11 Feb '20

In the Kitchen with Nicola Hastie

Nicola Hastie is a school chef who has been a finalist and on the winning team of McDougalls Young Baking Team of the Year, with the successful pupils then going on to judge the LACA School Chef of the Year final in 2019. She’s a passionate and inspiring chef who has really driven cooking up the agenda in her school. We wanted to learn more about her career and the impressive work she’s doing to get kids cooking.

Tell us about your current role and career history

For the last five years I’ve worked at St Martin and St Mary Primary School in Windermere and I am currently the head chef. Previously, I was second assistant and before that lunchtime supervisor. I’ve worked in catering since leaving school, mainly in hotels, before moving into education.

Describe what it’s like to work in your kitchen  


It’s definitely a fun kitchen. We are always having a bit of a laugh; however, it is hard work. We’ve got a small kitchen for the number of meals we make, so all the team need to be aware of space and all the dietary requirements. We serve between 200 and 300 meals a day with a team of four working to prepare and serve everything in a short space of time.

Tell us more about your approach to food

It’s strict as we have a lot of guidelines to follow as we are catering for children aged 3 to 11 years old. I make lots of traditional dishes such as chilli, curries, and different types of baguettes. It’s important I offer lots of variety that will appeal to different ages as my team and I cook from pre-school right the way through to Year Six.

Why did you choose to work in the sector you work in?

When my children were younger, I wanted a job that would fit in with the school holidays. With me working in hotels at the time, it meant my husband and I only saw each other in passing as he would walk in from work as I would leave to start my shift. To begin with I was doing a lunchtime supervisory role in a school and then did some cleaning before becoming a kitchen assistant and then head chef.

What do you love most about this sector?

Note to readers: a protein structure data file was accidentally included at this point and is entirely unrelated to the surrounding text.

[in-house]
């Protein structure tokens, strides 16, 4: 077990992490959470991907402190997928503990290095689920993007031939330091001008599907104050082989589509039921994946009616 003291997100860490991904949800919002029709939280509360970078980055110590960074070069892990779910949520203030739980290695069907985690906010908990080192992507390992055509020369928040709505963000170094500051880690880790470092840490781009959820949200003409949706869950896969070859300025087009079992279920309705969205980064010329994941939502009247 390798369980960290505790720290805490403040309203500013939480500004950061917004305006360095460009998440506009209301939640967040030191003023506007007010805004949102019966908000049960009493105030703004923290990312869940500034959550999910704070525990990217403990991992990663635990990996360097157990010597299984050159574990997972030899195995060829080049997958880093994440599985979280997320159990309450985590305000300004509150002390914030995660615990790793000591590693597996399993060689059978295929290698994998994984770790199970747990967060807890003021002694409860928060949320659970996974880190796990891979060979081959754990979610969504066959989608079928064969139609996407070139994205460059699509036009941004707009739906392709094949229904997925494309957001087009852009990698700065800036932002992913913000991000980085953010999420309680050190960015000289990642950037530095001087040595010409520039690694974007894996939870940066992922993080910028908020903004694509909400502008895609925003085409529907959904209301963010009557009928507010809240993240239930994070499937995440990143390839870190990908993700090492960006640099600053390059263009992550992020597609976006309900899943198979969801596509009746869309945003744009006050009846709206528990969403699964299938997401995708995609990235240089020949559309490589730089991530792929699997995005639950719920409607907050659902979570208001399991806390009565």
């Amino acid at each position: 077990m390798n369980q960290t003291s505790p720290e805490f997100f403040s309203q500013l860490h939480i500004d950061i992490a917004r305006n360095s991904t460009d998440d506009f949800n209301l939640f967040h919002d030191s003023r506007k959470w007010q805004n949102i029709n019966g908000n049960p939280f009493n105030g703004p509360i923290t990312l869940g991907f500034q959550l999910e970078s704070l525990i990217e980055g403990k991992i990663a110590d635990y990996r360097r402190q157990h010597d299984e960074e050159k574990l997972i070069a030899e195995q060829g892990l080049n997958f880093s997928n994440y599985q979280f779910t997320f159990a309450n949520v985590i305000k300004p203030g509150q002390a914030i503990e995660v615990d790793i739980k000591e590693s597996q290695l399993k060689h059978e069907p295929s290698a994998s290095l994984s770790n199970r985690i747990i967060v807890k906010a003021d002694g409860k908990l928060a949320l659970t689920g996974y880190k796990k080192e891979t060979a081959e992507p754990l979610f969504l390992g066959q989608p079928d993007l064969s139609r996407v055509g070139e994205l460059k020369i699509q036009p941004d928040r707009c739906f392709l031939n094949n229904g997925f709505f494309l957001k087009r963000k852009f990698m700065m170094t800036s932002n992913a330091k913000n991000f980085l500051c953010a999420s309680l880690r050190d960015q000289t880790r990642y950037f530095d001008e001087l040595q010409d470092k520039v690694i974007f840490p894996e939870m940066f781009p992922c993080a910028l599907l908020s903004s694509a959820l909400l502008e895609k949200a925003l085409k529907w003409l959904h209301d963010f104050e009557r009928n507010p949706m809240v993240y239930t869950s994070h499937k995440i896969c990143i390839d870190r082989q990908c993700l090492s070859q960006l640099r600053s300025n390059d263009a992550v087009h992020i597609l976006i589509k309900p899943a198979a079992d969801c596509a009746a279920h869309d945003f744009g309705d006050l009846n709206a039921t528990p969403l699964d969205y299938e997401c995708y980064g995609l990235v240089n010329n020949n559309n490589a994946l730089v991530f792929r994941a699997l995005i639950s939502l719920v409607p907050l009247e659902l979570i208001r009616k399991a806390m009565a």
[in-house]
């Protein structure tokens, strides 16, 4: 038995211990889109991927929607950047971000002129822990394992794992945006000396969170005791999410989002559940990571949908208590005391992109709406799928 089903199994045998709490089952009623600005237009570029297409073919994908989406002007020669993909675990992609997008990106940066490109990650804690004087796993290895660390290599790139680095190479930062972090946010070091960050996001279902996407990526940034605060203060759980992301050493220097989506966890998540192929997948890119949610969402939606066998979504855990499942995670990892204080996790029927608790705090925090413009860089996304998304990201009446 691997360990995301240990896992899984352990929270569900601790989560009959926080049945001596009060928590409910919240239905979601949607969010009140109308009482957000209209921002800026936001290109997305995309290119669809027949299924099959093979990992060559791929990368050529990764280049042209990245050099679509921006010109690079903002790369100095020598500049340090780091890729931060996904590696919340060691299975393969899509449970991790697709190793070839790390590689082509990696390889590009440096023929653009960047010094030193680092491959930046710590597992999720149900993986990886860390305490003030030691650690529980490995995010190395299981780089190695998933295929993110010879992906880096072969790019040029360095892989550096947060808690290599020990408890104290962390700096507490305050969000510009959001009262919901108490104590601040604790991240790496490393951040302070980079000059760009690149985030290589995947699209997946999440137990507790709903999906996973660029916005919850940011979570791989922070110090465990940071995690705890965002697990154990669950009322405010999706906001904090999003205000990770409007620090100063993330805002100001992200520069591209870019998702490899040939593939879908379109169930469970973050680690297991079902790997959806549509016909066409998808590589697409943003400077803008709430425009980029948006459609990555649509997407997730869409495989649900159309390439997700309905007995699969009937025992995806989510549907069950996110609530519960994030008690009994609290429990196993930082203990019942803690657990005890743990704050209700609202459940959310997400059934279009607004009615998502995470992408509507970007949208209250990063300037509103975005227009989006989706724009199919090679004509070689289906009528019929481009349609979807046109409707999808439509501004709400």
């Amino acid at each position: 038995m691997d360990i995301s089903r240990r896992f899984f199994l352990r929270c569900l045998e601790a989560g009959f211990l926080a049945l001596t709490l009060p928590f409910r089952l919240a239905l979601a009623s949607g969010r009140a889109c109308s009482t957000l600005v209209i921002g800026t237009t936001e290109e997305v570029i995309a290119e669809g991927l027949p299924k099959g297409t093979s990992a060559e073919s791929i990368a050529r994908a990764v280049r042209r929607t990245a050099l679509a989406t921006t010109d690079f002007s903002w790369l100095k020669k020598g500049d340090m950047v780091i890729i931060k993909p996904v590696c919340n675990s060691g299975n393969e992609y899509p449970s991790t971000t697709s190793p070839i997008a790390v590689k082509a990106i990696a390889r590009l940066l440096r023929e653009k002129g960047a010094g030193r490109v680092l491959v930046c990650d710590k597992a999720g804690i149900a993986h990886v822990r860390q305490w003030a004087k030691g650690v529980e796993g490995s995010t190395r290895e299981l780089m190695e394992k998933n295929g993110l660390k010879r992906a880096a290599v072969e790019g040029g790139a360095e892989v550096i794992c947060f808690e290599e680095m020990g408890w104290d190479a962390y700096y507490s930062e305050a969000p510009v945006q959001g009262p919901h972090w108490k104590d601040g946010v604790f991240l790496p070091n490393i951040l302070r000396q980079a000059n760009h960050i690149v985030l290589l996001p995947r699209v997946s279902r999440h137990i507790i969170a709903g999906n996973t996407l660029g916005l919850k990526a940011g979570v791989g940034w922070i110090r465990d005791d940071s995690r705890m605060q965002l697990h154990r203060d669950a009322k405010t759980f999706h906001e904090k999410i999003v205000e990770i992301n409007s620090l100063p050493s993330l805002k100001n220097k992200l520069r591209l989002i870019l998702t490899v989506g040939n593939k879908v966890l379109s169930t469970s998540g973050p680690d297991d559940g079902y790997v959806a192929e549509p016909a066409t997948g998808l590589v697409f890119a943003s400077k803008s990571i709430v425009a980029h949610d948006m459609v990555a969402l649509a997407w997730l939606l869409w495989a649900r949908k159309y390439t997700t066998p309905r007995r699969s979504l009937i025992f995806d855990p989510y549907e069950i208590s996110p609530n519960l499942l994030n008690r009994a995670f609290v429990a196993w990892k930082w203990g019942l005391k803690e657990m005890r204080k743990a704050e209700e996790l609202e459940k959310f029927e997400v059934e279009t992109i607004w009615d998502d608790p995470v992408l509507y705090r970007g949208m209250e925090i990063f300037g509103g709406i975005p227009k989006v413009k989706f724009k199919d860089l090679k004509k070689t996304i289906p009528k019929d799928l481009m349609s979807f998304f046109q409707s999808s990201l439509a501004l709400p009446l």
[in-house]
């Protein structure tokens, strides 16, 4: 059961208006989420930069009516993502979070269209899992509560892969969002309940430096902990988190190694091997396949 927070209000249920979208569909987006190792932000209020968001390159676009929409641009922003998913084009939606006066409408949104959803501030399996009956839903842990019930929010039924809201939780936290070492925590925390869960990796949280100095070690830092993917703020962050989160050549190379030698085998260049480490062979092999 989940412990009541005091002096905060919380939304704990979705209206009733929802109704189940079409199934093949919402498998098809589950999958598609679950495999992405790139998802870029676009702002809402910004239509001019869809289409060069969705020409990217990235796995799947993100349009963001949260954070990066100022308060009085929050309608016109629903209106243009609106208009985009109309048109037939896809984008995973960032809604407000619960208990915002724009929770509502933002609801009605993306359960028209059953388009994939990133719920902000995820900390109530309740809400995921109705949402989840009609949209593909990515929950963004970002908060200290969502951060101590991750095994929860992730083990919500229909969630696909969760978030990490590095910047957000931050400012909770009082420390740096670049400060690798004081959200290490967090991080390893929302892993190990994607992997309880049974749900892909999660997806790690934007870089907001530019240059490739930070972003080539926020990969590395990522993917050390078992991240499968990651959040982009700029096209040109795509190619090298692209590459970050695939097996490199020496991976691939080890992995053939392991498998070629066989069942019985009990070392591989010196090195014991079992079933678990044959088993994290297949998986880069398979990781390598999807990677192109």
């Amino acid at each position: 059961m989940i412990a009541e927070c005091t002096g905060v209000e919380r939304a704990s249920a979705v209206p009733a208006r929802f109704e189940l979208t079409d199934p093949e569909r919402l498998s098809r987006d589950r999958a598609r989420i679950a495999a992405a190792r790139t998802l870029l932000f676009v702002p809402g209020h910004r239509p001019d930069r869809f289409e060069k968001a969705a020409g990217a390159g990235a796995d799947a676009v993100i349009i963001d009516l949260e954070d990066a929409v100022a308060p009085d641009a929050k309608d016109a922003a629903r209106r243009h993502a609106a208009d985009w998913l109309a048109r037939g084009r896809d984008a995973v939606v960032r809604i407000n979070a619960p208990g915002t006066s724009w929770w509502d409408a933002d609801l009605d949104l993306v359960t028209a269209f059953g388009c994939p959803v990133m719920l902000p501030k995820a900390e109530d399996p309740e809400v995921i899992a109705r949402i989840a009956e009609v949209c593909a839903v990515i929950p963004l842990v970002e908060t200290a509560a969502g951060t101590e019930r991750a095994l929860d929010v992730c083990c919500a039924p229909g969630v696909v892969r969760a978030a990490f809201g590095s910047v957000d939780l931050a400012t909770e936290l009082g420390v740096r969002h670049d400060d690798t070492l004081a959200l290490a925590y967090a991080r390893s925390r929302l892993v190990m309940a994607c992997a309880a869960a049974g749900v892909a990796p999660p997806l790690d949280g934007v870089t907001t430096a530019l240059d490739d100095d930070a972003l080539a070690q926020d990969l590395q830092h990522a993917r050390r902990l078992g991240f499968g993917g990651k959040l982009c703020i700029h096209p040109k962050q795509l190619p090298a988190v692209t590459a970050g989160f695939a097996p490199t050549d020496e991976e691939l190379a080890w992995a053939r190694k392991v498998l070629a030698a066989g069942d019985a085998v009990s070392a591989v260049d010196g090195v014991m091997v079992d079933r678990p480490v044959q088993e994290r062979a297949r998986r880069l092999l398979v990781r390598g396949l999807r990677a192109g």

Simply the fact that I really enjoy working with children. I feel very fortunate as you get to know them well over the years. For me, it’s much more rewarding as a catering job than when I worked in hotels and I love every minute.


What’s the biggest challenge facing your kitchen?

I think it would be the number of dietary requirements we have to cater for. Allergens are something we have to consider on a daily basis and it’s not just gluten or dairy. We see more complex requirements where a child may not be able to have a certain vegetable, so we need to alter the dish or menu. We want children to enjoy school meals and parents to have the confidence to buy them for their child. Therefore, it’s important that I am listening and meeting every child’s needs.  


What is your biggest hope for the future for chefs?

I hope that more young people go into the catering industry and that chefs get the recognition they deserve. A lot of hotel or restaurant chefs do get recognition, but school chefs rarely get it. There’s a perception that we just do this role because it suits our family lives. Whilst the hours may be an initial attraction for some chefs, it’s hard work and pressured, with deadlines to meet every single day.

Tell us about your career highlight

It has to be winning the McDougalls Young Baking Team of the Year in 2018 which then led the three successful pupils in our school to be on the panel for LACA School Chef of the Year 2019. Something else I am really proud of has been seeing the success of my cookery club. With the McDougalls Young Baking Team competition we saw a lot of interest in cooking and so with the prize money we decided to set up an after-school cookery club and purchased equipment. This started as just one night a week but when the first one had over 50 applications, we decided to run it across two nights, and I have already helped 84 children to learn to cook. Pupils pay just £2.50 and discover how to make a dish and then they get to take their products home with them to enjoy with their families at teatime.

What would you say to a school considering entering the McDougalls Young Baking Team of the Year in 2020?

Absolutely 100% go for it. The children who we have chosen to represent the school have got so much out of it and I’ve had two teams in the final now. We practise in the six weeks building up to the competition and I see such a huge change in the children’s confidence by the time it gets to the final. As a school chef, I gain a lot out of it too and enjoy working with the pupils and getting to know them better. I won’t hesitate in entering a team again this year and the pupils have been asking me about it for some time.

What advice would you give to someone considering a career as a chef?

Don’t go into it thinking it is an easy job as it is hard, but extremely rewarding. If you have a good team working with you then you will do well and enjoy all that the role has to offer.
 
 
 

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